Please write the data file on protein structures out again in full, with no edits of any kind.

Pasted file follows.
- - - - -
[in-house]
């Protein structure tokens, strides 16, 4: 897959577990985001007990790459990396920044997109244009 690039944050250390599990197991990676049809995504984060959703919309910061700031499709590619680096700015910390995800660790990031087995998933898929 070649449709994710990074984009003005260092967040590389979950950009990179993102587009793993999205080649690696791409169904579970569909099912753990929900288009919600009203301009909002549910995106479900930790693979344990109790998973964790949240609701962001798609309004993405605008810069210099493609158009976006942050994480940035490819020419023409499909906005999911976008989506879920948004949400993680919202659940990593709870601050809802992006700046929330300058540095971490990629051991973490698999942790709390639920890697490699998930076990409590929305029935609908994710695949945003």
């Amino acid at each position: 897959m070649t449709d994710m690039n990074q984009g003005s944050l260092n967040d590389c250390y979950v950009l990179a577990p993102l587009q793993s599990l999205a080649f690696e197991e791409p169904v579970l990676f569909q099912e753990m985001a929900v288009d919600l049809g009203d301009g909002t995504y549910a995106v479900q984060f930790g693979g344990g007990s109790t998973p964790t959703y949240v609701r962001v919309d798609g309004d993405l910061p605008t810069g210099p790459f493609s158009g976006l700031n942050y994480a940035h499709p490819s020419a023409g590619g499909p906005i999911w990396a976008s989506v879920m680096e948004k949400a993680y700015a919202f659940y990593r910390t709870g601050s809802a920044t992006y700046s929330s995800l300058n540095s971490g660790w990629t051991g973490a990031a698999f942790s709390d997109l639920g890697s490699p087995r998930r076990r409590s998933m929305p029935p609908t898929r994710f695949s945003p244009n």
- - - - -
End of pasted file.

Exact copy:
[in-house]
């Protein structure tokens, strides 16, 4: 897959577990985001007990790459990396920044997109244009 690039944050250390599990197991990676049809995504984060959703919309910061700031499709590619680096700015910390995800660790990031087995998933898929 070649449709994710990074984009003005260092967040590389979950950009990179993102587009793993999205080649690696791409169904579970569909099912753990929900288009919600009203301009909002549910995106479900930790693979344990109790998973964790949240609701962001798609309004993405605008810069210099493609158009976006942050994480940035490819020419023409499909906005999911976008989506879920948004949400993680919202659940990593709870601050809802992006700046929330300058540095971490990629051991973490698999942790709390639920890697490699998930076990409590929305029935609908994710695949945003």
């Amino acid at each position: 897959m070649t449709d994710m690039n990074q984009g003005s944050l260092n967040d590389c250390y979950v950009l990179a577990p993102l587009q793993s599990l999205a080649f690696e197991e791409p169904v579970l990676f569909q099912e753990m985001a929900v288009d919600l049809g009203d301009g909002t995504y549910a995106v479900q984060f930790g693979g344990g007990s109790t998973p964790t959703y949240v609701r962001v919309d798609g309004d993405l910061p605008t810069g210099p790459f493609s158009g976006l700031n942050y994480a940035h499709p490819s020419a023409g590619g499909p906005i999911w990396a976008s989506v879920m680096e948004k949400a993680y700015a919202f659940y990593r910390t709870g601050s809802a920044t992006y700046s929330s995800l300058n540095s971490g660790w990629t051991g973490a990031a698999f942790s709390d997109l639920g890697s490699p087995r998930r076990r409590s998933m929305p029935p609908t898929r994710f695949s945003p244009n």